Windows Azure offered Pottermore the flexibility required to build a massively scalable website in just three months.
REDMOND, Wash. – June 6, 2012 – Eagerly awaiting the launch of Pottermore (www.pottermore.com), the website based on the popular Harry Potter stories, Brittany Talbot and her sister, Priscilla, raced to sign up when the site went live on April 14, 2012.
They weren’t alone. Within hours, thousands of Harry Potter fans were flooding the site and just two weeks after the Pottermore website went live, it received one billion page views, making it one of the most popular sites on the Web. To date, 10 million unique visitors have visited the site, with 25,000 new users signing up every day.
With Harry Potter one of the largest entertainment phenomena of all time, fans of all ages couldn’t wait to experience the world-famous stories, social, and interactive experiences the site offered. “I like being able to go up there and do potions and spells, and walk around where Harry was,” Brittany says. “I read the first book in the first week because I was so excited.”
To accommodate the massive demand, Pottermore built the website on Windows Azure, an open cloud platform that enables users to quickly build, deploy and manage applications across a global network of Microsoft-managed data centers.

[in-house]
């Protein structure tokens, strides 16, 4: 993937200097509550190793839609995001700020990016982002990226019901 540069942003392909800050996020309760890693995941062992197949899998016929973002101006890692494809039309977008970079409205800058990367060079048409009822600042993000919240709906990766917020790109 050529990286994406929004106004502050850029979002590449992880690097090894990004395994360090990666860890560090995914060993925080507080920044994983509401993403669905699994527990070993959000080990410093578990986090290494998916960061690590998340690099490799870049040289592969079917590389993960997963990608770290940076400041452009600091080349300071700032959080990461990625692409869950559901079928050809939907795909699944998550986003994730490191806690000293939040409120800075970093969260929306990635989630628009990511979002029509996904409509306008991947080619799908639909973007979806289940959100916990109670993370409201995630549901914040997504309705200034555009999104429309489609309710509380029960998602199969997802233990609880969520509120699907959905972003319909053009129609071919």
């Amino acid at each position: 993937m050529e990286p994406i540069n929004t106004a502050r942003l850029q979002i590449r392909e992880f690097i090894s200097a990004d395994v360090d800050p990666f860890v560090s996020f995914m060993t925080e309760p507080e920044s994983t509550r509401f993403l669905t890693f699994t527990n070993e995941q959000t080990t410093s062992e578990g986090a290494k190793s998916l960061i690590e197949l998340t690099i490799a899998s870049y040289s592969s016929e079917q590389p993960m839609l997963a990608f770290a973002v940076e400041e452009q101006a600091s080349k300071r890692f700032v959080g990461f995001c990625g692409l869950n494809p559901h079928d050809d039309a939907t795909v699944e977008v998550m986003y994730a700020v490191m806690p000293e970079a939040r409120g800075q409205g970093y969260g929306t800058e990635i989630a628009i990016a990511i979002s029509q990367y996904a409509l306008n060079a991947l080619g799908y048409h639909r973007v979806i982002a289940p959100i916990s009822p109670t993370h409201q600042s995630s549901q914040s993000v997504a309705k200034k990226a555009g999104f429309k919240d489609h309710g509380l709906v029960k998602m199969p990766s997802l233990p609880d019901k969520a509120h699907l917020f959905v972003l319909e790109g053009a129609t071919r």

“It was an unprecedented challenge, because we knew we’d go from zero to Facebook-level sign-ups in a matter of hours,” says Julian Thomas, chief technology officer at Pottermore. “The elastic solution that Windows Azure provided was exactly what we needed. We can dial up to meet the incredible demand, and dial back down as demand drops. Whatever the demand, the site continues to operate and the performance is great.”
The Pottermore website demonstrates the powerful platform Windows Azure offers for even the most challenging development projects.